Lampetra richardsoni

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General Information
Common Name: 
Western brook lamprey
FID: 
PLR01
Status: 

Conservation Status in California: Class 2, Vulnerable (Moyle et al. 2011).

Life History: 

Life History: Most of the information relating to this species comes from studies outside of California (Schultz 1930, McIntyre 1969, Kostow 2002), with the exception of a study by Hubbs (1925). Spawning adults build nests slightly smaller in diameter than their body lengths in gravel riffles. Western brook lamprey in Mark West Creek (April 1994) built nests 15-20 cm wide in gravel riffles at a depth of about 15 cm (M. Fawcett, pers. comm. 1998). Each nest was primarily excavated by the largest individual (assumed female) but held 2-4 individuals. In the Smith River, Oregon, most nests were 12 cm (length) by 11 cm (width) by 3 cm (depth) and were located in 13 cm deep, slow (0.2 m/sec) moving water (Gunckel et al. 2006). Median substrate size in nests was 24 mm and most (86%) nests were associated with cover (boulder, wood, vegetation). Sixty eight percent of the nests were found in either pool tail outs or low gradient ( Spawning behavior is similar to that of Pacific lamprey (Schultz 1930, Morrow 1980). In Cedar Creek, 3 to 12 lampreys were observed working together to move large rocks out of the nest prior to spawning (Stone et al. 2002). Upon completion of the nest, adhesive eggs are deposited and covered with sand and gravel (summarized in Kostow 2002). Adults die after spawning. The length of the spawning season varies from 6 months in Washington (Schultz 1930), where flow conditions are more constant, to fairly short (March-April) in Coyote Creek (Alameda County) (Hubbs 1925). Fecundity ranges from 1,100 to 5,500 eggs per female (Wydoski and Whitney 1979, Kostow 2002). Eggs hatch in about 30 days at 10°C, 17 days at 14°C, 12 days at 18°C and 9 days in 22°C (Meeuwig et al. 2005). Speckled dace (Rhinichthys osculus) and salmonids (Oncorhynchus spp.) feed on eggs in and around lamprey nests (Brumo 2006).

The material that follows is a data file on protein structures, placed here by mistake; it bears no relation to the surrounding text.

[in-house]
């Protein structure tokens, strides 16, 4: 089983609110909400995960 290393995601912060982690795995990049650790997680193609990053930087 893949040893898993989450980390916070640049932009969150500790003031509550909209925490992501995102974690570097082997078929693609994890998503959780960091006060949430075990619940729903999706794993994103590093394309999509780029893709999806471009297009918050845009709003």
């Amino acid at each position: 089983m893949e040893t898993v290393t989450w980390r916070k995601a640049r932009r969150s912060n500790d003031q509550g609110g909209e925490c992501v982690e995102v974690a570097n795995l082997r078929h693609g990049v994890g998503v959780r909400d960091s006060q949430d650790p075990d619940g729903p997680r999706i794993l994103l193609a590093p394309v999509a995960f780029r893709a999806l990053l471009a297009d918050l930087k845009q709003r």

After hatching, freed embryos and larvae can spend another week to a month in the nest (summarized in Kostow 2002). Once they reach about 10 mm, they leave the nest and move downstream, usually at night, to burrow into deposits of fine sediments, their mouths towards the substrate surface so that they can filter feed. Ammocoete movement occurs year-round, mostly at night (Kostow 2002), but is primarily associated with increases in discharge and transformation (Stone et al. 2002). Ammocoetes move further downstream into deeper areas as they grow (Kostow 2002). Ammocoetes in aggregations as dense as 170 per square meter are most common in sand and silt areas of backwaters and pools (Schultz 1930). Although densities in two sites of the South Fork Walla Walla River, Washington and Oregon, were 4.8 and 36.7 individuals per square meter (Close et al. 1999). Western brook lamprey live as ammocoetes for 3-4 years in California and Oregon, and 4-6 years in British Columbia (Hubbs 1925, Schultz 1930, Pletcher 1963, Wydoski and Whitney 1979). California populations grow the fastest and largest (13-18 cm) by feeding on algae (especially diatoms) and organic matter (Wydoski and Whitney 1979). Ammocoetes begin transforming in the fall and mature by spring. Individuals develop eyes and an oral disc and undergo physiological changes in the gills and nasopineal gland (Kostow 2002). They become dormant in burrows during the transformation stage and do not feed as adults.
Where both western brook and Pacific lamprey occur, there can be some overlap in spawning habitat; in some cases western brook lamprey will spawn within Pacific lamprey nests (Stone et al. 2002, Luzier and Silver 2005, Brumo 2006, Gunckel et al. 2006). However, western brook lamprey more commonly will spawn further upstream in smaller tributaries than Pacific lamprey. Studies are currently underway to examine whether the bile acid petromyzonol sulfate is used as a chemical cue between conspecifics (Yun et al. 2003), perhaps influencing within-river distribution.